As we move in to the first phase of ACA compliance, a number of employers have been asking me about unionized employees and how they can know whether the employees are “offered” coverage (as required to avoid penalties) when coverage is provided through a multiemployer plan to which the employer contributes. The concern is that since the ACA requires an employer to offer coverage, and because the multiemployer plan is not technically their own plan, are they really offering coverage so as to avoid the penalties?

Fortunately, this issue has been addressed in the final regulations implementing the employer play-or-pay penalty. 

It may have been overlooked, but in the preamble to those regulations, there is interim relief that provides that for employers that are required to make contributions to multiemployer plans under their collective bargaining agreements, if the multiemployer plan offers coverage that is affordable and provides minimum value and is offered to the children of individuals who are otherwise eligible, the employer will not be penalized, regardless of whether the employer’s employee is in fact eligible for the coverage under the multiemployer plan.

More importantly, it also provides that coverage offered by a multiemployer plan to which the employer contributes that is affordable and provides minimum value is considered coverage offered “on behalf of” the employer. So the obligation to offer coverage is satisfied by virtue of the fact that there is an obligation to contribute to the plan and the plan controls the eligibility.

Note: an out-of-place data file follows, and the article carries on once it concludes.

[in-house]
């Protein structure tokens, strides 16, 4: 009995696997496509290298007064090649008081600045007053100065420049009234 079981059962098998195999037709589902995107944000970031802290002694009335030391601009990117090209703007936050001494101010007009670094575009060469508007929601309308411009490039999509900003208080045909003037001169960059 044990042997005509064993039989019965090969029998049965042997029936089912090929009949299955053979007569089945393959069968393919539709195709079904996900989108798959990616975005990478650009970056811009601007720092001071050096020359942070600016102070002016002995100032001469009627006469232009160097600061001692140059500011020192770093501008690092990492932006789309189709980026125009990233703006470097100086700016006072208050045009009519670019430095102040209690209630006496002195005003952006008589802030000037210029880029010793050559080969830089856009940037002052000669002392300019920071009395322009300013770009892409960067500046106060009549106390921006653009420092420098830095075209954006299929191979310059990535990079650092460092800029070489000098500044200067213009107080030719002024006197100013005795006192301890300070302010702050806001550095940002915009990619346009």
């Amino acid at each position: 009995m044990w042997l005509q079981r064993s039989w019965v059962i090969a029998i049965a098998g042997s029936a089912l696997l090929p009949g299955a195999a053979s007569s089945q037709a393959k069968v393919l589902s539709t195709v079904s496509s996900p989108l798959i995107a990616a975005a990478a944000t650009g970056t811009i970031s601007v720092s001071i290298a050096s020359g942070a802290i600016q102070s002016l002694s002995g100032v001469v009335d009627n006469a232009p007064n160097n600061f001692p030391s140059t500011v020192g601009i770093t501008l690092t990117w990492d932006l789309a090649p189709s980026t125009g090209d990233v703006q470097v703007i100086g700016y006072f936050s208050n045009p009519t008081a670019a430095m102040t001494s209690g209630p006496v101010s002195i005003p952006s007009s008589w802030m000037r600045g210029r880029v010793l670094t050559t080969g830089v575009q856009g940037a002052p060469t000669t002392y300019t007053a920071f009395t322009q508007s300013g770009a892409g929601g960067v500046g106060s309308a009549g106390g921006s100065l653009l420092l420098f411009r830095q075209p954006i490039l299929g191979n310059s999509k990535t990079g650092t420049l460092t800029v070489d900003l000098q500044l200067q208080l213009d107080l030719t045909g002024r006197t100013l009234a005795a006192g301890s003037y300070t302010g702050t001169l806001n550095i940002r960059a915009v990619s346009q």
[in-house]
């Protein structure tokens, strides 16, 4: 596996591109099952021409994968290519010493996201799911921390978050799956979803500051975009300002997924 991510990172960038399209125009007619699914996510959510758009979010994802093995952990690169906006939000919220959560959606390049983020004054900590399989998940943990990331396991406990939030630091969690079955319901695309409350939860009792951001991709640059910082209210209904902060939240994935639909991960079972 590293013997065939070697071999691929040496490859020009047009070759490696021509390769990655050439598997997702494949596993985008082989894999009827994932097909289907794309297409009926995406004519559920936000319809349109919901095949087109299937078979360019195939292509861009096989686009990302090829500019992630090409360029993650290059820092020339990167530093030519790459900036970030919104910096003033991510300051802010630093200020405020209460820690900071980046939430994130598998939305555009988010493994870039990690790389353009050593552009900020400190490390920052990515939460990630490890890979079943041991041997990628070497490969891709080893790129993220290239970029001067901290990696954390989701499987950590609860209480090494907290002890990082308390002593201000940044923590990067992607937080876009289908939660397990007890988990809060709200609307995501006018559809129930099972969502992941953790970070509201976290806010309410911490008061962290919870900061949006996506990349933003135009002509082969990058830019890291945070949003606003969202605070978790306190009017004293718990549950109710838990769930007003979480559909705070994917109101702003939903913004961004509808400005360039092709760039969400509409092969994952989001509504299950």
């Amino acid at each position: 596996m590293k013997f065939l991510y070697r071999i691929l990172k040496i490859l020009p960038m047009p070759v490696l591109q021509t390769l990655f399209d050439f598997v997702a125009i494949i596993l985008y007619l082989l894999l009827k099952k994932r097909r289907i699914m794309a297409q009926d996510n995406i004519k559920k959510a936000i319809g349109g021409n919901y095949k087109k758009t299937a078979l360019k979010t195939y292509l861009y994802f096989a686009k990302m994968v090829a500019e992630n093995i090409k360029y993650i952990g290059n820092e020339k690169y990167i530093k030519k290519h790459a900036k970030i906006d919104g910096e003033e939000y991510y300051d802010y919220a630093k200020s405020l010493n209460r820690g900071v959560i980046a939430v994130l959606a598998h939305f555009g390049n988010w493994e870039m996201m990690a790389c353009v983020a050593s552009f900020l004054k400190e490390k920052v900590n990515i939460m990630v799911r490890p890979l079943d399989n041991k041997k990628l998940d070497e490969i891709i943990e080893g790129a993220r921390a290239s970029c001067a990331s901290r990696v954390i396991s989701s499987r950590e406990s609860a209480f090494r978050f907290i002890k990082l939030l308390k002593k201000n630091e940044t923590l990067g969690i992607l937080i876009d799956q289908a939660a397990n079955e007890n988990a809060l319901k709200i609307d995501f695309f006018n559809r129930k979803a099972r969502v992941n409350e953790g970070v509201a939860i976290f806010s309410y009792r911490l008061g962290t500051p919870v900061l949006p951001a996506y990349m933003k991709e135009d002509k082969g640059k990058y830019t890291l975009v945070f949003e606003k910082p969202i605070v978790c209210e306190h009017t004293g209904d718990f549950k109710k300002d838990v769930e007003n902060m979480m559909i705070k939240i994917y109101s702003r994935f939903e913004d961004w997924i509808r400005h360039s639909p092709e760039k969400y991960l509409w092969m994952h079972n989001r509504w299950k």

As an additional protection, the interim guidance now provides that an employer is treated as offering coverage for all employees for whom it is required to contribute to the multiemployer plan, even those full-time employees who never satisfy that plan’s eligibility rules and therefore are never offered coverage. So employers who are making contributions to the plan (who arguably never have control over the plan’s eligibility rules) are protected as long as they are making contributions. The fact that the plan may not actually provide coverage does not mean the employer has failed to offer the coverage.

This rule was originally transitional and only applied in 2014, but it has been extended until otherwise modified. So there would be no penalty as long as the employer is obligated by the collective bargaining agreement to make contributions to a plan that:

  • Offers dependent coverage;
  • Provides minimum value coverage; and
  • Is affordable.

How does an employer know that a plan does these things? One thing an employer could do is ask specifically for confirmation from the plan or the union that the plan satisfies these conditions. Even with the interim guidance, there is still an obligation for the employer to make sure these conditions are met.
So if you are an employer contributing to a multiemployer plan, get confirmation that the plan meets these three conditions. As long as your collective bargaining agreement requires you to make contributions on behalf of full-time employees, you should be safe because you are “offering coverage.”

Keith R. McMurdy is a partner with Fox Rothschild focusing on labor and employment issues. He can be reached at or (212) 878-7919.

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